Drawing of two people in a car for National Teeen Driver Safety Week, October 20 to 26, 2019 parachute.ca/ntdsw #KnowWhatImpairedMeans

National Teen Driver Safety Week (NTDSW), taking place Oct. 20 to 26 across Canada, engages communities to raise awareness about ways young drivers and their passengers can remain safe on our roads.

This year, we’re focusing on drug-impaired driving, including cannabis and other drug use, as well as distracted and aggressive driving. Join the conversation on social media using #KnowWhatImpairedMeans and #NTDSW2019.

The key factors that jeopardize the safety of teen drivers and their passengers are:

  • Impairment from alcohol, drugs, or a combination of both
  • Distraction, including from cell phone use
  • Lack of skill and experience
  • Speeding

Young people have the highest rate of traffic death and injury among all age groups, and youth represent the largest number of drivers who test positive for drugs or alcohol after a fatal crash.

We enable communities to raise these teen driver issues using our resources and activities, such as Positive Ticketing Blitzes, where students work with local police to give out “positive tickets” to good drivers that provide information about safe driving and can later be used to enter a draw to win prizes.

Communities can use Parachute resources, provided through our campaign toolkits, to run information and awareness events on teen driver safety.

Order your 2019 NTDSW toolkit

Our NTDSW 2019 community toolkits help you implement activities and include:

  • evidence-based backgrounder and key messages
  • tip sheet
  • promotional swag
  • social media guide
  • positive ticketing ballots
  • activity guide for Positive Ticketing Blitzes.

Key messages for NTDSW 2019

Put down the keys: don’t drive high.

Illustration of several roadways shaped like a cannabis leaf and a car skidding off one of the roads
  • Nearly one third of teens don’t consider driving while high on cannabis to be as bad as alcohol. Don’t be fooled: know the facts.
  • 11per cent of 13 to 18 year olds and 23 per cent of 19 to 24 year olds report driving while under the influence of cannabis. Don’t contribute to this statistic. Don’t drive high.
  • Driving high is not only dangerous, it is illegal and can be detected by police. Don’t risk losing your licence or going to jail.
  • Cannabis impairs your ability to control your speed, maintain a proper following distance, stay in your lane, and causes you to react slower. Always drive sober.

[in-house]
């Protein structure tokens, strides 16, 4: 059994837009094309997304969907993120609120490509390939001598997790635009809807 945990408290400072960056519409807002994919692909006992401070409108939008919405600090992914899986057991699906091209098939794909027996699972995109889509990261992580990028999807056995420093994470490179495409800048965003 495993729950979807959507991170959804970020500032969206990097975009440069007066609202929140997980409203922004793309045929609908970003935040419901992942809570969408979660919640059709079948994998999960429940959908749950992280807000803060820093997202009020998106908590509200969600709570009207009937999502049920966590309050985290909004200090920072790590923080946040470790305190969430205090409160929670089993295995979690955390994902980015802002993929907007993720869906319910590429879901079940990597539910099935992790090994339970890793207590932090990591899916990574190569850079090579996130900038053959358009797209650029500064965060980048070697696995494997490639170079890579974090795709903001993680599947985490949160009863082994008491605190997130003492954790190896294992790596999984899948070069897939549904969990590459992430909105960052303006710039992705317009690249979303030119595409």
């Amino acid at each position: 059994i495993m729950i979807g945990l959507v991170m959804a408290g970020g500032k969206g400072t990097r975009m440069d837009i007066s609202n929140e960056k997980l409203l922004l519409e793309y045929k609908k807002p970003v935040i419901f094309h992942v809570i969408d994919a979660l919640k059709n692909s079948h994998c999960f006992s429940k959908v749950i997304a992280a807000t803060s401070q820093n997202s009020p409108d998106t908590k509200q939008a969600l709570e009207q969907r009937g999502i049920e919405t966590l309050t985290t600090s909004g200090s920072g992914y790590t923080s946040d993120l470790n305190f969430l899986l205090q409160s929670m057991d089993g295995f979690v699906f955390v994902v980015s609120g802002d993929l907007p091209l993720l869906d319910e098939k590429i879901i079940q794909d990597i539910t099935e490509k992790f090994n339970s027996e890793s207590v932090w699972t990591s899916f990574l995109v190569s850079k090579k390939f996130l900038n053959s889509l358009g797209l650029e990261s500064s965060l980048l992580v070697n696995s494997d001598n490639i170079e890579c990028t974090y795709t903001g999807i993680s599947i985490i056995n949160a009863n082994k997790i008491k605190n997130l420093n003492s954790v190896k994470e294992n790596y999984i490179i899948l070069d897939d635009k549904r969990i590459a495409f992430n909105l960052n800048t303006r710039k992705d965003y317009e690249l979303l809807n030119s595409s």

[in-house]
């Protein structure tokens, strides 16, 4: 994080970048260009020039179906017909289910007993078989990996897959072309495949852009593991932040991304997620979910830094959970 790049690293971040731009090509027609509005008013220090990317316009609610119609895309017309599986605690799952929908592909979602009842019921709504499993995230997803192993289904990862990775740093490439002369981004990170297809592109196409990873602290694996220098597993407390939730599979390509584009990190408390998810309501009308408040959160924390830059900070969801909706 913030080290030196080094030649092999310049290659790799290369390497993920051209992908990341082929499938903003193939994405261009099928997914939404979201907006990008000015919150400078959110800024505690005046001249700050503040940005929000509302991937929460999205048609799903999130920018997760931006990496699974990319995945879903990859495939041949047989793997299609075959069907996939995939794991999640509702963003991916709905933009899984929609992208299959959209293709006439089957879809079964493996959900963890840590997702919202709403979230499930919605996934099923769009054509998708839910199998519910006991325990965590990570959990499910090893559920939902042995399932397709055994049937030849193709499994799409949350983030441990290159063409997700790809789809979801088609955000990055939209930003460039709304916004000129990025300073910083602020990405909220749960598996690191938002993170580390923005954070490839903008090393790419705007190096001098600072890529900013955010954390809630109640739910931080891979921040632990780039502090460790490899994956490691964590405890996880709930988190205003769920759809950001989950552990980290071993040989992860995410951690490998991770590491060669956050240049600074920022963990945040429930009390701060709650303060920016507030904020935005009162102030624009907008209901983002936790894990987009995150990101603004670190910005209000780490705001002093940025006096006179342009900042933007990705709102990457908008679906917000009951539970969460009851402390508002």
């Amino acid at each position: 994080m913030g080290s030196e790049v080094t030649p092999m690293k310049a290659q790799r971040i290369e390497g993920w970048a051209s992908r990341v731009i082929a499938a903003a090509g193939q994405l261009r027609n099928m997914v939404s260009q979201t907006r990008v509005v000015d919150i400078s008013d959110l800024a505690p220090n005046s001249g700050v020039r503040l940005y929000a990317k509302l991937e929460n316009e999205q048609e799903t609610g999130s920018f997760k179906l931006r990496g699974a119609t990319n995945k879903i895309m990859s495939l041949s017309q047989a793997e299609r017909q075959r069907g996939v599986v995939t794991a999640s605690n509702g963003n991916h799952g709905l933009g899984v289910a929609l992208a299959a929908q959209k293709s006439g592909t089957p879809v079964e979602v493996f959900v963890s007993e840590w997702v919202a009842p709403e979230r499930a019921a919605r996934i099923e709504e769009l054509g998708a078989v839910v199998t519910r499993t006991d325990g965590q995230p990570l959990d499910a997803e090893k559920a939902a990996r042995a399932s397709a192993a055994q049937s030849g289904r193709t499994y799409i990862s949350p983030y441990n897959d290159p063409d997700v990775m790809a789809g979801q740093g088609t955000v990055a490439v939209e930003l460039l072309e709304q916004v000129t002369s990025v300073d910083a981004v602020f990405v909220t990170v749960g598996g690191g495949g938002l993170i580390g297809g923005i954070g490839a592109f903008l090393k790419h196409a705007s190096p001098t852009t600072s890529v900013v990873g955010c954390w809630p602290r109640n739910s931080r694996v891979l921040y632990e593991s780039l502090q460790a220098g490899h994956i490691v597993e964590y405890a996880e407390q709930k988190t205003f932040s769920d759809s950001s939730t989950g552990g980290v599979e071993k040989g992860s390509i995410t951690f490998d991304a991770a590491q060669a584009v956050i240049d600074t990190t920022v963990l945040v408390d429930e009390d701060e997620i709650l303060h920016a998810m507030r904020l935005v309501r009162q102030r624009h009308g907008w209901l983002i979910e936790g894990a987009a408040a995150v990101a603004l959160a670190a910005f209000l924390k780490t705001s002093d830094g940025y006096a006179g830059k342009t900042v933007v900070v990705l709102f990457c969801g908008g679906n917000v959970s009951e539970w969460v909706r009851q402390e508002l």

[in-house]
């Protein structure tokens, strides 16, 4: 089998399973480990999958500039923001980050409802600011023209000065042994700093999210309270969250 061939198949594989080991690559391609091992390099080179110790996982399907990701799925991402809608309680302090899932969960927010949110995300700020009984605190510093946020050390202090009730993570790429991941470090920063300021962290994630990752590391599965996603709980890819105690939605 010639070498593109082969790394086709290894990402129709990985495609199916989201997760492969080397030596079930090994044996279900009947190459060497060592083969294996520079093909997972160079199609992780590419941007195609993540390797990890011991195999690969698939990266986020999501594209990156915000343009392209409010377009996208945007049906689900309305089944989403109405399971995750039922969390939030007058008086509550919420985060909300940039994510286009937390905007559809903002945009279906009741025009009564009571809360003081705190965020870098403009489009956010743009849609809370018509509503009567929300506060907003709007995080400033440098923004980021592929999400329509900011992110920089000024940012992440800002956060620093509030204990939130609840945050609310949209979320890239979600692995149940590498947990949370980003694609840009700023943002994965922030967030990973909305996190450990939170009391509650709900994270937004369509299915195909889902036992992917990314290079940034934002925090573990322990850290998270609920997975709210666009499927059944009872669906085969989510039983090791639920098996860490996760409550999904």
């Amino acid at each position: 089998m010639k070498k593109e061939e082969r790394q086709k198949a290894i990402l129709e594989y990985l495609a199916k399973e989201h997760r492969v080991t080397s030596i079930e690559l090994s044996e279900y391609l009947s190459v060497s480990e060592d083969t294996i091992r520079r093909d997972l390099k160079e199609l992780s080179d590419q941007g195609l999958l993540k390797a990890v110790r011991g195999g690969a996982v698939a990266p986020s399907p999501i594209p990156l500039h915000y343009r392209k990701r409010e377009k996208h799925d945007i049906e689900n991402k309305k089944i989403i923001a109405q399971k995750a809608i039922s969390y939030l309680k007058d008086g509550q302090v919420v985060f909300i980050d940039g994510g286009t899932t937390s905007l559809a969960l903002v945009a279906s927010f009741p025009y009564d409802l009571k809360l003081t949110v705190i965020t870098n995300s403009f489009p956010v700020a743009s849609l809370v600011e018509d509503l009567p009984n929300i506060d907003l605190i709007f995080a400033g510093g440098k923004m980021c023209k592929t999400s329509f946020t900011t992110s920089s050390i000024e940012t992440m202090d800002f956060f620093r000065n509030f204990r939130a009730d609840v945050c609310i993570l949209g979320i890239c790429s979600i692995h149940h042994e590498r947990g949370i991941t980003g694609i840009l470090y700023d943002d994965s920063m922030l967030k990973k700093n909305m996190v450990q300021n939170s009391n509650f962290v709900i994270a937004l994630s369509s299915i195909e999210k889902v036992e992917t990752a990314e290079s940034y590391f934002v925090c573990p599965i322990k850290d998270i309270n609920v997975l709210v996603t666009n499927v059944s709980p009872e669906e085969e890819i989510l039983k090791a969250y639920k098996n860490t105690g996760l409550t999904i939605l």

• 1.4 million Canadians aged 15 and over have been in the car with a driver who used cannabis within the last two hours. Don’t put your life at risk; never get in the car with a drug-impaired driver.
  • Driving high isn’t worth losing your life or putting others lives at risk. Make arrangements to get home safe with a friend, family member, or cab. This decision could save your life.

If you drink, don’t drive.

Illustration of a car driver holding a bottle, and the passenger has question marks over their head
  • Teens between 16 and 19 years old account for 23 of fatalities, 18 per cent of injuries and 11 per cent of those arrested for alcohol-related driving offences. It is not worth risking your life; stay sober behind the wheel.
  • More than one third of grades 9 to 12 students report riding with a driver who had been drinking. Don’t get in the car with someone who has been drinking. Call them a cab to get home safely.
  • When you choose to drink and drive, you are choosing to put your own life and the lives of others in danger. If you are going to drink, don’t drive.
  • A large percentage of drinking drivers drink in the presence of close friends or family members. Speak up; tell your friends and family members it isn’t cool to drink and drive.
  • If you are planning a night out with friends, plan ahead. Make sure you have a designated driver, a lift from a friend or family member, or a plan to call a cab or take public transit.

Focus on the road, not on your phone

Illustration of car steering wheel with a texting bubble over it
  • Drivers who text while driving are up to eight times more likely to be involved in a crash. That text message can wait. Don’t text and drive.
  • Canadians believe texting while driving is one of the biggest threats to their safety on the road. Don’t put yourself or others at risk; respond when you reach your destination.
  • The risk of a crash increase when you take your eyes off the road, even just for a second. Keep your phone out of reach while driving so you are not tempted to look.

Stay alive: stop speeding

Ilustration of odometer with cracked glass
  • Speeding is a factor in one third of teen driver deaths in Canada. Don’t risk your life just because you are running late.
  • Speeding kills. Follow the speed limit, and adjust speed to match the conditions of the road.
  • A five per cent reduction in average speed can reduce fatalities by 30 per cent. Slow down to keep yourself and others alive.

Supported by

Top